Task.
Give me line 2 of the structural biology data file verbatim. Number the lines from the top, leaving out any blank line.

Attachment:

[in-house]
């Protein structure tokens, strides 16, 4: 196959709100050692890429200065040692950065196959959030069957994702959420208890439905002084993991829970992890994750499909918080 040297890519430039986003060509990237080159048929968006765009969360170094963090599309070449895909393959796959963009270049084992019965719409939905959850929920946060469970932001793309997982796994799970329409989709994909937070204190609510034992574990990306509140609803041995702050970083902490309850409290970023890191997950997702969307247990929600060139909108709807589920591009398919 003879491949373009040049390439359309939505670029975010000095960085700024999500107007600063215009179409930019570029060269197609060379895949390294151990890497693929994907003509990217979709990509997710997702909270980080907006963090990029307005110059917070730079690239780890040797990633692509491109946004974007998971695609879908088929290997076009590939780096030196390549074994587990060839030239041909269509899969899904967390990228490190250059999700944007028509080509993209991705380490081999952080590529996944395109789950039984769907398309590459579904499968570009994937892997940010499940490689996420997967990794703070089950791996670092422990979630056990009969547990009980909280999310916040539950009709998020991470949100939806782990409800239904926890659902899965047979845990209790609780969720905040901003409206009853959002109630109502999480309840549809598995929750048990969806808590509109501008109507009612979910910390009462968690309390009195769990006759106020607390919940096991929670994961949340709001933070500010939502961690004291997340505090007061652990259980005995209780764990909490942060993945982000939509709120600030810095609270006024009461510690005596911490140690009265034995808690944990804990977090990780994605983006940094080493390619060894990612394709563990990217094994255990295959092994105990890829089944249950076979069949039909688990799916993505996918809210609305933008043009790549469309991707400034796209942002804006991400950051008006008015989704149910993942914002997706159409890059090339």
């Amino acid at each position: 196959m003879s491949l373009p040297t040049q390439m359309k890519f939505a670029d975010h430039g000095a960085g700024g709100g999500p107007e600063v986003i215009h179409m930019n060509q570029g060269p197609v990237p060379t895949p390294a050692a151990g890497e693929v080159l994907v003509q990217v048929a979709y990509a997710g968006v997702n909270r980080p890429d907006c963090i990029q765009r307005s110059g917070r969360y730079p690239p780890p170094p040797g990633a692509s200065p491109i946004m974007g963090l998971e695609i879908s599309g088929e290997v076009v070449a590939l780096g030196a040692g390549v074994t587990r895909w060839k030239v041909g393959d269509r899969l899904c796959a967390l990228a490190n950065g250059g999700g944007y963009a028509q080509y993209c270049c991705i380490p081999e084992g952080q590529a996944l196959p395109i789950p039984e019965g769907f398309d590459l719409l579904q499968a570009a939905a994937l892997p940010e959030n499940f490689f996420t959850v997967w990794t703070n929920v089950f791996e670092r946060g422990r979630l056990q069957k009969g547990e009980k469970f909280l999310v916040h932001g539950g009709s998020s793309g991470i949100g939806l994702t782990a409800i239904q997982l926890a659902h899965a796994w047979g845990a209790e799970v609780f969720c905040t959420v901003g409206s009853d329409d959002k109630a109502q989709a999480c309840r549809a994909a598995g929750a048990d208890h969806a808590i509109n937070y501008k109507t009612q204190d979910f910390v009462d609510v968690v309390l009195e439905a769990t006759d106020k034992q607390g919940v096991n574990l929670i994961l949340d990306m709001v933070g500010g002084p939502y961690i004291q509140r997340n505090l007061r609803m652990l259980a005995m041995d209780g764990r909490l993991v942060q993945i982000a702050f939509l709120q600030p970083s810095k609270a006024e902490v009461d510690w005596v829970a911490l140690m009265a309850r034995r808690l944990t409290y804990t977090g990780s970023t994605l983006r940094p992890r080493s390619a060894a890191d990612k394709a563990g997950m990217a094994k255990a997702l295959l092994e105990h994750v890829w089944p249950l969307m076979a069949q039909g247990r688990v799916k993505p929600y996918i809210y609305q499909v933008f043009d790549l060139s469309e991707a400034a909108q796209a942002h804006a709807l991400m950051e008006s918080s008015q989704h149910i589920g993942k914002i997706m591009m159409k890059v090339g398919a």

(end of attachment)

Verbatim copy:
């Protein structure tokens, strides 16, 4: 196959709100050692890429200065040692950065196959959030069957994702959420208890439905002084993991829970992890994750499909918080 040297890519430039986003060509990237080159048929968006765009969360170094963090599309070449895909393959796959963009270049084992019965719409939905959850929920946060469970932001793309997982796994799970329409989709994909937070204190609510034992574990990306509140609803041995702050970083902490309850409290970023890191997950997702969307247990929600060139909108709807589920591009398919 003879491949373009040049390439359309939505670029975010000095960085700024999500107007600063215009179409930019570029060269197609060379895949390294151990890497693929994907003509990217979709990509997710997702909270980080907006963090990029307005110059917070730079690239780890040797990633692509491109946004974007998971695609879908088929290997076009590939780096030196390549074994587990060839030239041909269509899969899904967390990228490190250059999700944007028509080509993209991705380490081999952080590529996944395109789950039984769907398309590459579904499968570009994937892997940010499940490689996420997967990794703070089950791996670092422990979630056990009969547990009980909280999310916040539950009709998020991470949100939806782990409800239904926890659902899965047979845990209790609780969720905040901003409206009853959002109630109502999480309840549809598995929750048990969806808590509109501008109507009612979910910390009462968690309390009195769990006759106020607390919940096991929670994961949340709001933070500010939502961690004291997340505090007061652990259980005995209780764990909490942060993945982000939509709120600030810095609270006024009461510690005596911490140690009265034995808690944990804990977090990780994605983006940094080493390619060894990612394709563990990217094994255990295959092994105990890829089944249950076979069949039909688990799916993505996918809210609305933008043009790549469309991707400034796209942002804006991400950051008006008015989704149910993942914002997706159409890059090339």